Debussy’s solo piano suite Children’s Corner is likewise familiar to every budding pianist, but Schiff’s newly minted arrangements made us hear them with new ears. The sweetly tongue-in-cheek “Doctor Gradus ad Parnassum” is so pianistic that a vague feeling of great effort for small effect is probably unavoidable, but “Jimbo’s Lullaby” and “The Little Shepherd” sounded so natural they gave the impression they wrote themselves, with Shifrin again in starring roles (on bass clarinet for the elephant Jimbo of course). The most surprising number was “The Snow is Dancing.” It’s another pianistic one, yet Schiff’s sensitive and faithful arrangement perfectly captured both the excitement and poignancy of Debussy’s winter landscape.

Schiff’s riff on “Golliwogg’s Cakewalk,” called “Golliwogg’s Ghost,” went beyond, pairing his love of Debussy with his love of jazz. Pianist Chen tried to prepare us before the set, with a flamboyant performance of the original. Even so, Schiff’s re-imagining of the melodic line in the style of pioneering jazz clarinetist Sidney Bechet was startling at first. Yet surprise quickly turned to delight as Shifrin took it and ran with it. At one high point, he broke out again and again in a bonafide croon, only to have the rest of the parts give him the horselaugh. (In the original, Debussy gleefully reduced one of Richard Wagner’s most iconic utterances, the opening phrase of Tristan und Isolde, to a mere vaudeville lick.) Purists may have been horrified, and no doubt Claude would have had a characteristically waspish response, but I suspect he also would have shared a fair bit of the audience’s appreciative amusement.

The cello and piano sonata is that rarest of Debussy works, in that listening to it, you feel he is sharing his innermost feelings and neither his diverting wit nor his inexhaustible supply of aural pleasures can distract you. In 1915, those feelings must have been overwhelmingly dark and disturbing. The Prologue’s generally mournful cast is punctuated by shivers and defiant outbursts, yet the defiance seems on the edge of anguish. A bitterly mocking Serenade fades out on an echo of that defiance, only to be hijacked by the ambiguous Finale. It seems high-spirited at first, but the direction is “light and nervous,” and indeed it flits nervously between major and minor. The cello is directed to “rip out” a plucked opening surrounded by active piano figuration, and when it finally soars above, there’s as much pain as joy in it. Yet the next minute, it chortles convulsively, and a few seconds after that, it suddenly seems lost in thought.

It’s not hard to hear a bad case of war anxiety in all this. Ultimately, some climactic soaring is interrupted by a few vicious strums out of the Serenade, the most defiant (or anguished) outburst from the Prologue returns on the solo cello in full cry, and the work crashes to a brutal minor-key finish. The composer had traveled a long way from “Clair de Lune”!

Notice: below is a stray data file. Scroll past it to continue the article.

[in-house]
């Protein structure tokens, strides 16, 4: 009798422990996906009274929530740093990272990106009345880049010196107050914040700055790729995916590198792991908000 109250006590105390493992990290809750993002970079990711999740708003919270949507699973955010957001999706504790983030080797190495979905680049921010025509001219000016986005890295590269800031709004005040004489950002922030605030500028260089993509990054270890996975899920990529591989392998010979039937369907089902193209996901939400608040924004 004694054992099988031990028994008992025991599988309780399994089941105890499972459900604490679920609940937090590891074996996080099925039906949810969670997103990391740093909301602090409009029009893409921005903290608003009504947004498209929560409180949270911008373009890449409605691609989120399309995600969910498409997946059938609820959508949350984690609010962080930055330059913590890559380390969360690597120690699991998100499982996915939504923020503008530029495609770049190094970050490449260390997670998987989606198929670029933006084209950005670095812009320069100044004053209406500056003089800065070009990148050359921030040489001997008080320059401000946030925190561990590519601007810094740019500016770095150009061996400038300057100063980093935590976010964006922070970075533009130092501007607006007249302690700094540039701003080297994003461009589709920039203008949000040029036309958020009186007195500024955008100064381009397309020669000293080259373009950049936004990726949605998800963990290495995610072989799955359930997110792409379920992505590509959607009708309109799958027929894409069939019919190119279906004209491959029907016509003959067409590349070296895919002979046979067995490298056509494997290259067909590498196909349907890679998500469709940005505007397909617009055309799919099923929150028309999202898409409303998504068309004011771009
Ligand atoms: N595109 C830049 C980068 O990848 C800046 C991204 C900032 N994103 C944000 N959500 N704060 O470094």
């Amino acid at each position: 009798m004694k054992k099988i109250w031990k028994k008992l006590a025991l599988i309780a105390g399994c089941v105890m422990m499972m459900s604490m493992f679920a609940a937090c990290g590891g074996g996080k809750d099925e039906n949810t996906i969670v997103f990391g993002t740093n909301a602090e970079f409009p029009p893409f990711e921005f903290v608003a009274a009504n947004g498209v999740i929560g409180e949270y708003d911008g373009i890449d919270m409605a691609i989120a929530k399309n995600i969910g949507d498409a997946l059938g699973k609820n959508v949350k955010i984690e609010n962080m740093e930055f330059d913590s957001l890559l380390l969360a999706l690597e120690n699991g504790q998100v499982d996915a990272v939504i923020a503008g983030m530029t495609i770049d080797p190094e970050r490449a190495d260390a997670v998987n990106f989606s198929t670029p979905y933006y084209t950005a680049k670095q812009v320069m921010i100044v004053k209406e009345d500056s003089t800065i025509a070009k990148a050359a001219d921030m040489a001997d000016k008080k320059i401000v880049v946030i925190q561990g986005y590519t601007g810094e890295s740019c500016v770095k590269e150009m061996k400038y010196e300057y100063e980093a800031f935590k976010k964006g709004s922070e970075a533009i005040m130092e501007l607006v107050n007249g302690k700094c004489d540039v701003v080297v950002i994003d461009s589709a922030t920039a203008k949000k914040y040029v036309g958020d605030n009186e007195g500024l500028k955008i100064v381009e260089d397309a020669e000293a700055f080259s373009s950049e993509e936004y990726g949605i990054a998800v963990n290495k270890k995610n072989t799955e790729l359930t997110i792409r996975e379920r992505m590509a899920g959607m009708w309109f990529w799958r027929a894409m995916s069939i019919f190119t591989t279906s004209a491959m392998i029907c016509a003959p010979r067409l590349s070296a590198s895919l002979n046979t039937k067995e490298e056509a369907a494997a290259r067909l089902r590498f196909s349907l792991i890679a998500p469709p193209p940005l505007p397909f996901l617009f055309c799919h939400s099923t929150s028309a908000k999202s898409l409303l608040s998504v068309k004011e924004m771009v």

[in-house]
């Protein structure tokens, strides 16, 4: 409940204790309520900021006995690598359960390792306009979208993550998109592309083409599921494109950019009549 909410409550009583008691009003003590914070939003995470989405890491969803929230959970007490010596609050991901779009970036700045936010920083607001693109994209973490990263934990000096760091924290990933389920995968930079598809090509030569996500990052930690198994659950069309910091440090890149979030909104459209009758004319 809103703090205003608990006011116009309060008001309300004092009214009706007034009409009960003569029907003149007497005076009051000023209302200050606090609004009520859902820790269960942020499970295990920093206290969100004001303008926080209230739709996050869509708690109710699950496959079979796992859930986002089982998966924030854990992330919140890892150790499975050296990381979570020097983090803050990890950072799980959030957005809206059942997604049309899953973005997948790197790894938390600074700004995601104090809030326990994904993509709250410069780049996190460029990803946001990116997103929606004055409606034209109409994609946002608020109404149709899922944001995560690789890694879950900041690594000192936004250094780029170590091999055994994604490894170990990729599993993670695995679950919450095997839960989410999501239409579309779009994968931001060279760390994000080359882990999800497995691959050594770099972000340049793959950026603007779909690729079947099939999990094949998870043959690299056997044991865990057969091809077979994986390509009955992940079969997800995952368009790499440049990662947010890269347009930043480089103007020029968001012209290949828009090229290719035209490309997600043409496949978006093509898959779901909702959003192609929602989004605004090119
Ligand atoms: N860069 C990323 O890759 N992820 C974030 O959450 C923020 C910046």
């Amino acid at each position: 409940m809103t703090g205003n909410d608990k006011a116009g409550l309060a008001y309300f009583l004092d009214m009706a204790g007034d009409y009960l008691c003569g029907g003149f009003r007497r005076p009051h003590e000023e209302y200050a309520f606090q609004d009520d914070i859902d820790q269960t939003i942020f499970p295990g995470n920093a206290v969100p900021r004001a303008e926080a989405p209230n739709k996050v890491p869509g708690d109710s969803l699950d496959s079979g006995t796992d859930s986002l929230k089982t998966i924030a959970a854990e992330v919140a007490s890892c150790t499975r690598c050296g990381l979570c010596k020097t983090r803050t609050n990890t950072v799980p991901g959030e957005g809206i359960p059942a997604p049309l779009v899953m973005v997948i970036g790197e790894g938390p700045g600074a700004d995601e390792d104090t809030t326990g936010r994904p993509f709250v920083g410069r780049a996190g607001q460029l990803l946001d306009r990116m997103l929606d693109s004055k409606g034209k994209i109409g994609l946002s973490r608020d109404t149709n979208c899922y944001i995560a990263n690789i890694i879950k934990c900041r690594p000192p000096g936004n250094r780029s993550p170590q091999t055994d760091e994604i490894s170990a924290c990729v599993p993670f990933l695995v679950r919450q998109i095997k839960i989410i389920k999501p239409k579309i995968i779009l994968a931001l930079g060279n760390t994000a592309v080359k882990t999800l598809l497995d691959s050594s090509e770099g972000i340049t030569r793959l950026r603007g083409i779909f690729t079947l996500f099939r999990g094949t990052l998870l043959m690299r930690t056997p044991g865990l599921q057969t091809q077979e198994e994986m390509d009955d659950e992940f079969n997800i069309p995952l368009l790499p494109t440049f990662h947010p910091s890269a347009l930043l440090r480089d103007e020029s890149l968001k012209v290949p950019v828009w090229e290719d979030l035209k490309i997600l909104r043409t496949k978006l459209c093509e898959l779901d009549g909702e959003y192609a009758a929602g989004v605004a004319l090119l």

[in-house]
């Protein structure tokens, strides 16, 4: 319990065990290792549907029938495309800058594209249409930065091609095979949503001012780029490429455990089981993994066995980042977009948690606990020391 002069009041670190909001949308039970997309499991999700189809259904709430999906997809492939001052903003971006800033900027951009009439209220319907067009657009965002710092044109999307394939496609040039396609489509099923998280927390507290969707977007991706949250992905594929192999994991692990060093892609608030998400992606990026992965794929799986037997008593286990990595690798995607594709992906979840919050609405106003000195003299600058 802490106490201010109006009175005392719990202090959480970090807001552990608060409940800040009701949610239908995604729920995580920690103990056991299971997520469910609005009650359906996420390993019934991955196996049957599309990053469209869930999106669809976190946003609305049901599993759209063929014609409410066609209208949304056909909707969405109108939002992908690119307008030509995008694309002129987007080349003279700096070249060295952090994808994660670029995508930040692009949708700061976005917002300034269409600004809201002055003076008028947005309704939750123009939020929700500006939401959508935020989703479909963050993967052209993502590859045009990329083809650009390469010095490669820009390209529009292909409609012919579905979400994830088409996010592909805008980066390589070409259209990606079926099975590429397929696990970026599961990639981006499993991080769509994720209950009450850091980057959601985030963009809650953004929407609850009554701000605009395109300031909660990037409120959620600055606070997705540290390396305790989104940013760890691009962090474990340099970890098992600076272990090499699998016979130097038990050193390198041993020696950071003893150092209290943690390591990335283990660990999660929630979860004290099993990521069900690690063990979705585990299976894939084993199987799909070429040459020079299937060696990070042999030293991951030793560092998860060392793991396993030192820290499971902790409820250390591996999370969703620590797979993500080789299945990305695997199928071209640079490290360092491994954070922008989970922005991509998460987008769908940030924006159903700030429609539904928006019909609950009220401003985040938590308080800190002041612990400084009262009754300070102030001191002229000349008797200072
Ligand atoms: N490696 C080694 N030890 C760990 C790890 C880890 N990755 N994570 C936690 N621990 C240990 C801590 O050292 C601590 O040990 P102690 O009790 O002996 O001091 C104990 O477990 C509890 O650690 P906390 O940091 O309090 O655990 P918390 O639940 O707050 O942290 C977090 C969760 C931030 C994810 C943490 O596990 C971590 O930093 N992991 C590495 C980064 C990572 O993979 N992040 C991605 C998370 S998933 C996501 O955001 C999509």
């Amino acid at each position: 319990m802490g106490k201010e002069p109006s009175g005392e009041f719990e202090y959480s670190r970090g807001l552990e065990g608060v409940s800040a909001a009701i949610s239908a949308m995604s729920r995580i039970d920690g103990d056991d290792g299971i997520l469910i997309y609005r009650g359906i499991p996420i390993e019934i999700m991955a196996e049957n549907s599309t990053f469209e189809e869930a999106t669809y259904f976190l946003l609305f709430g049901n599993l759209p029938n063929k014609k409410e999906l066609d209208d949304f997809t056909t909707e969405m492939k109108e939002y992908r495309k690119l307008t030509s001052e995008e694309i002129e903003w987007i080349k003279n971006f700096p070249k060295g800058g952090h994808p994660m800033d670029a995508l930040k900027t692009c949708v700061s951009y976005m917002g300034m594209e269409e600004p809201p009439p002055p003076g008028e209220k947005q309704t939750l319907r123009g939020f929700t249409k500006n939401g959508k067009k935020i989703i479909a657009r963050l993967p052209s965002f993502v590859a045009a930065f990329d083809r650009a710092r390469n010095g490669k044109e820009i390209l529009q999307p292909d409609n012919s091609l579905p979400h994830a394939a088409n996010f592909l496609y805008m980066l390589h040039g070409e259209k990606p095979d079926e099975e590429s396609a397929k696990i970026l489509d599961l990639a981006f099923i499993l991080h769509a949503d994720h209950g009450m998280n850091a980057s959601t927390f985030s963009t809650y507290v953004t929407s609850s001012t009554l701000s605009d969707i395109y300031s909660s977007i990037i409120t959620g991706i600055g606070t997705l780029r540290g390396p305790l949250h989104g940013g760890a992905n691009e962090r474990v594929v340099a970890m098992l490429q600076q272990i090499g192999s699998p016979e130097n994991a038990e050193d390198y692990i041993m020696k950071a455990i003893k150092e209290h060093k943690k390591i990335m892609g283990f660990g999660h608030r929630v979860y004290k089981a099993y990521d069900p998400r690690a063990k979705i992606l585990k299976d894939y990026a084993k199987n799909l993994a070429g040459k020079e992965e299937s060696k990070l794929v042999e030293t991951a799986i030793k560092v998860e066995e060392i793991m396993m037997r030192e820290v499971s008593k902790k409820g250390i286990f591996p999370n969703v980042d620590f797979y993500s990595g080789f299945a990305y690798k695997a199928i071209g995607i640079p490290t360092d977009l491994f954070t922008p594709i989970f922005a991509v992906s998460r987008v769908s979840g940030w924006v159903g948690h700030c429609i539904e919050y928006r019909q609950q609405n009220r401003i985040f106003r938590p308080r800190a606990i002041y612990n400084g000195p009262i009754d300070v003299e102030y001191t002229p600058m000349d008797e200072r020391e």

Peter Wiley and Melvin Chen perform Debussy's Sonata for Cello and Piano. Photo: Tom Emerson.

Peter Wiley and Melvin Chen perform Debussy’s Sonata for Cello and Piano. Photo: Tom Emerson.

Cellist Peter Wiley and pianist Chen gave a thoroughly professional and musical performance throughout, yet it mostly seemed dialed down a notch. Given that the festival just started, I wondered if whatever anxiety they drew on for energy had more to do with air travel than anything like war. Or, maybe they were keeping in mind that the composer himself was wary of anything even faintly histrionic, never tiring of skewering Wagner for such things. Fair enough. But even a Debussy must rage and weep on occasion, and if not here, then where?

The concert ended with a mood reminiscent of earlier, happier times. Of the three late sonatas, the one for flute, viola and harp most resembles, at least on the surface, the more familiar Debussy of the Images, of La Mer and of  “Clair de Lune,” either the early piano solo work or the later, much more evocative song. The composer himself observed with some sadness that it was “music of a Debussy whom I no longer know.”

This instrumental combination’s considerable ability to create ravishing sounds is endlessly exploited, but what is mercurial in the other sonatas becomes evanescent here. There is so much beauty and yet it’s hard for the ear to hang onto any of it, which creates its own kind of sadness even as the music seems to evoke classic scenes of frolicking fauns, nymphs and so forth. The more pensive passages, such as the very beginning, and the outer sections of the Interlude movement, make a more lasting impression, but it all seems so fragile.

Flutist O’Connor was joined by violist Paul Neubauer and harpist Nancy Allen in an agile and delicate performance. Maybe it didn’t all hang together as well as it could, but this is a work that seems to slyly thumb its nose at such considerations. Obsession with form and unity was after all, at least in the years leading up to World War I, something primarily indulged in by the German school.  And this was a night which belonged to “Claude de France.”

Jeff Winslow is a Portland pianist and composer. His Debussy addiction in his formative years was not so sharply focused as that of David Schiff, who jokes that he listened to the iconic orchestral seascape La Mer “about ten times a day for ten years.” But it was certainly powerful and largely continues to this day.